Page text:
Cristoph Bruch, head of Open Access Unit at Max Planck Digital Library that also participated in the SOAP project, funded by European Commission and UNESCO appointed ‘lead moderator’ for the topic “Preservation of Scientific Data” together with Barbara Kalumenos, Director of Public Affairs at STM, the association that counts over 110 members in 21 countries who each year collectively publish nearly 66% of all journal articles, will hold a presentation on Observing the Impact of Green Open Access: The PEER Project.

Mark Patterson, an editor at PLoS, that helped to launch several of the PLoS Journals and was appointed as Director of Publishing in 2005, that also helped to found and serve on the Board of the Open Access Scholarly Publishers Association, will start a discussion around re-engineering the functions of journals.

Ivo GRIGOROV, an oceanographer and a strong advocate for Open Access since 2008, specifically focusing on open access to data and peer-review publications across all climate-related disciplines, that together with colleagues and other Open Access advocates organizes the annual training  Open Access for Climate Scientists will try to explain Annual Index and Ranking for Institutional Open Access Performance.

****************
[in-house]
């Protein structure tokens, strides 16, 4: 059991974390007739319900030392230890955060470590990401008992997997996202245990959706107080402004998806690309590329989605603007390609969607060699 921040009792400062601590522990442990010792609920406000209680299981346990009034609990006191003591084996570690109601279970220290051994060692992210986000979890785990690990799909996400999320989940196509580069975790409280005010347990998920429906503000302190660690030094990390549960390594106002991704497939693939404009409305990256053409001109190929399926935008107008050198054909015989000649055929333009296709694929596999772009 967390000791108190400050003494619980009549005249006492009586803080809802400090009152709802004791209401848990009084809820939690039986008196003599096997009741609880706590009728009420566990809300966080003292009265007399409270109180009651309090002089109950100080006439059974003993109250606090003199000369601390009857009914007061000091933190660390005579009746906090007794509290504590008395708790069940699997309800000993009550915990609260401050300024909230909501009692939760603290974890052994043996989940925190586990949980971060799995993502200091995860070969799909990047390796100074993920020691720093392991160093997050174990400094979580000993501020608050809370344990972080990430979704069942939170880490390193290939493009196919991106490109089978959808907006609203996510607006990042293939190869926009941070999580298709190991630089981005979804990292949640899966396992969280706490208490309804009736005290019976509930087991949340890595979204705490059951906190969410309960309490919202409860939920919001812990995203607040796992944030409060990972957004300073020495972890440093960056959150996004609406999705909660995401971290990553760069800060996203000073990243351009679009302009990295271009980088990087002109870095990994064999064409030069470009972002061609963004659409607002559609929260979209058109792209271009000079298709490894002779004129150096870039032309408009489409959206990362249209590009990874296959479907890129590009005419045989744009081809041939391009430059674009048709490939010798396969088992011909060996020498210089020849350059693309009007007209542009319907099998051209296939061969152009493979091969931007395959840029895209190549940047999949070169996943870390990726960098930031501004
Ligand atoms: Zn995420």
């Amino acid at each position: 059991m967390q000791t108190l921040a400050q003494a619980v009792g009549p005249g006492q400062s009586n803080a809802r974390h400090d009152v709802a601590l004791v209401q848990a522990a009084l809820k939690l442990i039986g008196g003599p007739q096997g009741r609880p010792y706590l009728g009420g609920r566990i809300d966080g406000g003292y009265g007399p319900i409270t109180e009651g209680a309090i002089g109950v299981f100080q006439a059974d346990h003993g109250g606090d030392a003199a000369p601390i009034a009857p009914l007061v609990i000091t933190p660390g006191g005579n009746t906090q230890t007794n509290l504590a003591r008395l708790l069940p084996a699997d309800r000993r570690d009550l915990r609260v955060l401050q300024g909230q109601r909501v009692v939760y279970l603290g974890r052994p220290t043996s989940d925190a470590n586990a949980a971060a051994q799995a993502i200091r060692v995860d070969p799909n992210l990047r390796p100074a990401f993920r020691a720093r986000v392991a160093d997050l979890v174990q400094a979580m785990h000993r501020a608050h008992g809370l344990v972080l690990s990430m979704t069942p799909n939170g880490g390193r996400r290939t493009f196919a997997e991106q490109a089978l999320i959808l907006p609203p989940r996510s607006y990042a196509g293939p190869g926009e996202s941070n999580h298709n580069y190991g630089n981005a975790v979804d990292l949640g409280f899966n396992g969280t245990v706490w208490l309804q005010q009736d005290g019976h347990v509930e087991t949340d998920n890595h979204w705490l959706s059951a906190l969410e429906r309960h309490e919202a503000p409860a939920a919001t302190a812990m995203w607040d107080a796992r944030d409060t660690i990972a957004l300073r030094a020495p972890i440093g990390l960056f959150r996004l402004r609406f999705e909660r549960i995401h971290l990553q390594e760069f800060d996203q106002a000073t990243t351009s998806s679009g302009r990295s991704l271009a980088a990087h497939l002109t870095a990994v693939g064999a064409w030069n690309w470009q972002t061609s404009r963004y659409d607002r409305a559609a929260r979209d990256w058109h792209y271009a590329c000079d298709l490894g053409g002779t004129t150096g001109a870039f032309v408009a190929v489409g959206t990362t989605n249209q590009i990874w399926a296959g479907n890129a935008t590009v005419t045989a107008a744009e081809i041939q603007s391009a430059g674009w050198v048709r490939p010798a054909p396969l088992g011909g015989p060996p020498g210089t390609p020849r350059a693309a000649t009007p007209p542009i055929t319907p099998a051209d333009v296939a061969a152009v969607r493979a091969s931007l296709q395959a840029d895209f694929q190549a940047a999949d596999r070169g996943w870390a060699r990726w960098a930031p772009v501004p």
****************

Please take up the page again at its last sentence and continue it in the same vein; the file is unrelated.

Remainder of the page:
Plenary: Towards Machine-Actionable Scholarly Communication

Herbert Van De Sompel has played a major role in creating the Open Archives Initiative Protocol for Metadata Harvesting (OAI-PMH). Currently, he works with his team on the Open Annotationand Memento (time travel for the Web) projects. He will hold a tutorial on both of the projects. He will also lead the plenary: “Towards Machine-Actionable Scholarly Communication”.

The plenary will witness contribution from Sean Bechhofer, a participant in W3C Working Groups developing Semantic Web languages, responsible for the development of editors and APIs to support the development and use of OWL ontologies and SKOS vocabularies, also a writer for the Humbly Report. He will discuss Exchange and Reuse of Digital Objects.

Jonathan Deering, a software developer will present a T-PEN tool, a transcription tool for digital humanities, which combines image processing techniques and an intuitive user interface to make transcribing manuscripts from digital images a much more pleasant and productive process.

Plenary: Open Science